Do Accordions Impact Your SEO & Rankings?
Accordions, tabbed content, “click to read more” buttons… It goes by many names, but it’s here to stay. Accordions are a great user-friendly method of incorporating large amounts of content and information without hurting the user experience. Rather than force the user to scroll through paragraphs of information they do not want to read, users can instead opt in or out of reading such content with a simple click.
However, the question has always remained: does hiding content in accordions or behind “read more” buttons impact your SEO? Can Google still crawl and index this content? That’s exactly the issue we will be looking at today. In this blog, we’ll take a look at what official Googlers have to say about the issue, what actual case studies show and our own experience with the issue.
How To Hide Content – The Right Way
Firstly, we need to understand the correct way to hide content behind accordions.
Hiding content with “display:none;” CSS is the right way. Simple. This is because it keeps your content within the HTML, so when GoogleBot crawls your page it can see this content actually exists on the page.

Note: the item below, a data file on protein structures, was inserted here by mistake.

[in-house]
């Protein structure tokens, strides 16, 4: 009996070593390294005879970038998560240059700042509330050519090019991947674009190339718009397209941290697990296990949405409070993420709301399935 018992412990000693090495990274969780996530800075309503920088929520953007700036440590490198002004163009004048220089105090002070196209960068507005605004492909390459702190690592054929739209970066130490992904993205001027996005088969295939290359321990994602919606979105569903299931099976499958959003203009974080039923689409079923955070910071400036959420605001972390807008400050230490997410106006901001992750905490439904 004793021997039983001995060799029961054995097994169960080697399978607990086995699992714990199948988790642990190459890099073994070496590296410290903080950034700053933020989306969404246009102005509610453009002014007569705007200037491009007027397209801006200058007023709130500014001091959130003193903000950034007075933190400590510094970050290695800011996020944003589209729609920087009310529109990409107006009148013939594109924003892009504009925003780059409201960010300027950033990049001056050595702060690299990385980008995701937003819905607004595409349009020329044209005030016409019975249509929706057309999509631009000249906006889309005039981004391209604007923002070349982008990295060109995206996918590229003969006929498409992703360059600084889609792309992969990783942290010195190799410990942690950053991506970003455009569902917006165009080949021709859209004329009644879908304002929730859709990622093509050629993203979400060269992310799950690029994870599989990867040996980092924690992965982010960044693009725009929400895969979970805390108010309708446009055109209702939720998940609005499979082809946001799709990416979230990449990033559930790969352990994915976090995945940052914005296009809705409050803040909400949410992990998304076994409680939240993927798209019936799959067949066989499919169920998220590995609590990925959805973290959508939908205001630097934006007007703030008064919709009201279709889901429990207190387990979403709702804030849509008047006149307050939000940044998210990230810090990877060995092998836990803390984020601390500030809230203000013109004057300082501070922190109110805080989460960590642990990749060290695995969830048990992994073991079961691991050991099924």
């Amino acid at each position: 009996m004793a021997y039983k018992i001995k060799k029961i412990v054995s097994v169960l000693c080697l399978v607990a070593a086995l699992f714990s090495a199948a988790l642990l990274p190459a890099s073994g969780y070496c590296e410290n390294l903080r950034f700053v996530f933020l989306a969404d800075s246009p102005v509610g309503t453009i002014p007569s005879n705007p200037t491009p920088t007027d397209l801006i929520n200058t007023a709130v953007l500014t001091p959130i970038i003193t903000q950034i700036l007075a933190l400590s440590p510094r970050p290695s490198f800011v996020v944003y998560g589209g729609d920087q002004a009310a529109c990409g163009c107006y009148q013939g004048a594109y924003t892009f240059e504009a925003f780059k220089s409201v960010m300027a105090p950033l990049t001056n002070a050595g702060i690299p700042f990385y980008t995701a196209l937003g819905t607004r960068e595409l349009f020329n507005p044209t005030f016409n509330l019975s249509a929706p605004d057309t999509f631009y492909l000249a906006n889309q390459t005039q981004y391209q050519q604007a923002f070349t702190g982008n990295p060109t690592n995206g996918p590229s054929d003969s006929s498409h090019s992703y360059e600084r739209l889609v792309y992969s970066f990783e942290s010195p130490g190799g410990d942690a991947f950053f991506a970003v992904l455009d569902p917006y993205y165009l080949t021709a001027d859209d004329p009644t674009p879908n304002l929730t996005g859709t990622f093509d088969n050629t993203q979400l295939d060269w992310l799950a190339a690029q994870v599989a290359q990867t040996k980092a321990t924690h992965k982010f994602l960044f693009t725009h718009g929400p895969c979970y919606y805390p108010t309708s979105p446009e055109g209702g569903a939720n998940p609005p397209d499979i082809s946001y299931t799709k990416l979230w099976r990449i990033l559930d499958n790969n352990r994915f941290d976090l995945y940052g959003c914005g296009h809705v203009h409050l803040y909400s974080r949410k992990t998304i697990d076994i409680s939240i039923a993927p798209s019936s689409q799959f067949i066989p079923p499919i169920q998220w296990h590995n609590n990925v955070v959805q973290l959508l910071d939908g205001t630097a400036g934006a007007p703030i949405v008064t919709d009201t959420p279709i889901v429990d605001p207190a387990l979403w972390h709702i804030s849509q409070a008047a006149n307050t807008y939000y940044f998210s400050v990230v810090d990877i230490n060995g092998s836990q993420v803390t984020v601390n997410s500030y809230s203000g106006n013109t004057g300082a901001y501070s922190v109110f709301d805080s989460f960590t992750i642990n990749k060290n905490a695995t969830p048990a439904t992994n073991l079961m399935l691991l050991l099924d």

What Google Says
Firstly, it’s important to note that Google’s advice on content in accordions has changed over the years. If you read Google’s advice back in the 2014, the stance was that webmasters should not hide content in accordions. The theory is if the content was actually important, it shouldn’t be hidden – so if it’s hidden and therefore unimportant, Google isn’t going to use it to rank the page. This clearly puts a splinter in an already conflicted world of user experience and design vs SEO. Just because additional information requires user input to show more does not mean it is actually “hidden” and definitely does not mean it is “unimportant”, it is simply there to improve the user experience and customer journey.